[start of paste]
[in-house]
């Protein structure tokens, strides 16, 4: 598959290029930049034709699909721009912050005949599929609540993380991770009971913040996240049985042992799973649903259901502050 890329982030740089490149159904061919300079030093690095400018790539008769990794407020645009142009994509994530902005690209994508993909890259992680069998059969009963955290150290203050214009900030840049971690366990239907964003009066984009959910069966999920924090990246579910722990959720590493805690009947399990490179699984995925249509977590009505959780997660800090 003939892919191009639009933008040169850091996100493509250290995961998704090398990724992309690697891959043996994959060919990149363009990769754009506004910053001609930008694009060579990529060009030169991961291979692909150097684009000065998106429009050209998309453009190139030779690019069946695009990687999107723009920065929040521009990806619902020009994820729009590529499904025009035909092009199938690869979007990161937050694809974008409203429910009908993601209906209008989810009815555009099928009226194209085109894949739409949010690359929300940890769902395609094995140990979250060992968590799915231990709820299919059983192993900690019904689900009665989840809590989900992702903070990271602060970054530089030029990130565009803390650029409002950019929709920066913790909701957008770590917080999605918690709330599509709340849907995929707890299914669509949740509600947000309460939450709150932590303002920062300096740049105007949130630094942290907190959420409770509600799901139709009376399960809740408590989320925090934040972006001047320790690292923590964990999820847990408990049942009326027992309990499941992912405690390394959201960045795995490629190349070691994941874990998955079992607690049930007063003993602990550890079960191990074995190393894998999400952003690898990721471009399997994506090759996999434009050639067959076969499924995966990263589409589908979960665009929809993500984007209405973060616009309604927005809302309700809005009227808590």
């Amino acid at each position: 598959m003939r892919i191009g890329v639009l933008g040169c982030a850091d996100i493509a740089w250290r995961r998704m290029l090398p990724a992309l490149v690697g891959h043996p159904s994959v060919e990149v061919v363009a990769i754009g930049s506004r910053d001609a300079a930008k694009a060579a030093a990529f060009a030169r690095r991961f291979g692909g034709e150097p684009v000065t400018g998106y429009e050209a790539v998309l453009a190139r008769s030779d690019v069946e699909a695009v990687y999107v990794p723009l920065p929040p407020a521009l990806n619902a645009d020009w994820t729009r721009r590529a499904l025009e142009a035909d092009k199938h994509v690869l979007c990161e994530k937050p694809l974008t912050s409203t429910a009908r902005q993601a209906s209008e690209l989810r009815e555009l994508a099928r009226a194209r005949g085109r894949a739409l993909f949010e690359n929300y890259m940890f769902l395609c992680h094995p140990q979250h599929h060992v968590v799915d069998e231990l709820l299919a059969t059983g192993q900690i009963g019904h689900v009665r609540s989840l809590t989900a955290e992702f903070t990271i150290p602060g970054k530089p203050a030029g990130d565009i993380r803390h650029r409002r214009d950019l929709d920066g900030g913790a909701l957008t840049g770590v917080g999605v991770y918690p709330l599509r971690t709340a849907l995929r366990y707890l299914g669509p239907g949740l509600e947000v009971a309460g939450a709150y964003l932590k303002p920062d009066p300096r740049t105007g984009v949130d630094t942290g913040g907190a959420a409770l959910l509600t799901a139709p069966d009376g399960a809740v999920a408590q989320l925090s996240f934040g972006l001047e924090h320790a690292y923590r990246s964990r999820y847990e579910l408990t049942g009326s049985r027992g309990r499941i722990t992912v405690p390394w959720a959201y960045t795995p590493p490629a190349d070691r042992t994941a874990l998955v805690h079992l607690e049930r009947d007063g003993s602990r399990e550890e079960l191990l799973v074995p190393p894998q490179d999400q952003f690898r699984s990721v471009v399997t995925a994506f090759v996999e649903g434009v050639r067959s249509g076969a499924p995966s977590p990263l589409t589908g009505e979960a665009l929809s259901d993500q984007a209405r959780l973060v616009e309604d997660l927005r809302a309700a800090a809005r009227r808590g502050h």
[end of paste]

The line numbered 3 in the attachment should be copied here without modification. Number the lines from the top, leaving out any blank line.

């Amino acid at each position: 598959m003939r892919i191009g890329v639009l933008g040169c982030a850091d996100i493509a740089w250290r995961r998704m290029l090398p990724a992309l490149v690697g891959h043996p159904s994959v060919e990149v061919v363009a990769i754009g930049s506004r910053d001609a300079a930008k694009a060579a030093a990529f060009a030169r690095r991961f291979g692909g034709e150097p684009v000065t400018g998106y429009e050209a790539v998309l453009a190139r008769s030779d690019v069946e699909a695009v990687y999107v990794p723009l920065p929040p407020a521009l990806n619902a645009d020009w994820t729009r721009r590529a499904l025009e142009a035909d092009k199938h994509v690869l979007c990161e994530k937050p694809l974008t912050s409203t429910a009908r902005q993601a209906s209008e690209l989810r009815e555009l994508a099928r009226a194209r005949g085109r894949a739409l993909f949010e690359n929300y890259m940890f769902l395609c992680h094995p140990q979250h599929h060992v968590v799915d069998e231990l709820l299919a059969t059983g192993q900690i009963g019904h689900v009665r609540s989840l809590t989900a955290e992702f903070t990271i150290p602060g970054k530089p203050a030029g990130d565009i993380r803390h650029r409002r214009d950019l929709d920066g900030g913790a909701l957008t840049g770590v917080g999605v991770y918690p709330l599509r971690t709340a849907l995929r366990y707890l299914g669509p239907g949740l509600e947000v009971a309460g939450a709150y964003l932590k303002p920062d009066p300096r740049t105007g984009v949130d630094t942290g913040g907190a959420a409770l959910l509600t799901a139709p069966d009376g399960a809740v999920a408590q989320l925090s996240f934040g972006l001047e924090h320790a690292y923590r990246s964990r999820y847990e579910l408990t049942g009326s049985r027992g309990r499941i722990t992912v405690p390394w959720a959201y960045t795995p590493p490629a190349d070691r042992t994941a874990l998955v805690h079992l607690e049930r009947d007063g003993s602990r399990e550890e079960l191990l799973v074995p190393p894998q490179d999400q952003f690898r699984s990721v471009v399997t995925a994506f090759v996999e649903g434009v050639r067959s249509g076969a499924p995966s977590p990263l589409t589908g009505e979960a665009l929809s259901d993500q984007a209405r959780l973060v616009e309604d997660l927005r809302a309700a800090a809005r009227r808590g502050h």